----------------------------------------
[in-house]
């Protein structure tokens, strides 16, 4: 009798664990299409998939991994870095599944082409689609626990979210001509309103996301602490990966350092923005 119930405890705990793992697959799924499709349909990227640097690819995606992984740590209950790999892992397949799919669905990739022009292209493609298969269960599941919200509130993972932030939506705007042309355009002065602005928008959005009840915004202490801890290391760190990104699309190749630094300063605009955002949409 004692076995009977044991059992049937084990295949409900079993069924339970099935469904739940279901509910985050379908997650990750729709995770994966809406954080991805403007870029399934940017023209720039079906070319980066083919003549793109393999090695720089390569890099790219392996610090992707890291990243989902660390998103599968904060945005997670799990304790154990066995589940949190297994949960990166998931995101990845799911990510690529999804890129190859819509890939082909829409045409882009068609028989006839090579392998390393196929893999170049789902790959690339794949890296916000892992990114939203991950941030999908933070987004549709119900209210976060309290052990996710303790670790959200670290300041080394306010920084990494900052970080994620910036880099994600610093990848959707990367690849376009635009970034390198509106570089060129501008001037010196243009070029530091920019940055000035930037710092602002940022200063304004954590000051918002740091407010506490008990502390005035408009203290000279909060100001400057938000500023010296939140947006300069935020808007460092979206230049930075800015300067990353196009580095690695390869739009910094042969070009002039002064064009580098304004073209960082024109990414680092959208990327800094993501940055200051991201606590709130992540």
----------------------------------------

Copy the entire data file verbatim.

[in-house]
């Protein structure tokens, strides 16, 4: 009798664990299409998939991994870095599944082409689609626990979210001509309103996301602490990966350092923005 119930405890705990793992697959799924499709349909990227640097690819995606992984740590209950790999892992397949799919669905990739022009292209493609298969269960599941919200509130993972932030939506705007042309355009002065602005928008959005009840915004202490801890290391760190990104699309190749630094300063605009955002949409 004692076995009977044991059992049937084990295949409900079993069924339970099935469904739940279901509910985050379908997650990750729709995770994966809406954080991805403007870029399934940017023209720039079906070319980066083919003549793109393999090695720089390569890099790219392996610090992707890291990243989902660390998103599968904060945005997670799990304790154990066995589940949190297994949960990166998931995101990845799911990510690529999804890129190859819509890939082909829409045409882009068609028989006839090579392998390393196929893999170049789902790959690339794949890296916000892992990114939203991950941030999908933070987004549709119900209210976060309290052990996710303790670790959200670290300041080394306010920084990494900052970080994620910036880099994600610093990848959707990367690849376009635009970034390198509106570089060129501008001037010196243009070029530091920019940055000035930037710092602002940022200063304004954590000051918002740091407010506490008990502390005035408009203290000279909060100001400057938000500023010296939140947006300069935020808007460092979206230049930075800015300067990353196009580095690695390869739009910094042969070009002039002064064009580098304004073209960082024109990414680092959208990327800094993501940055200051991201606590709130992540």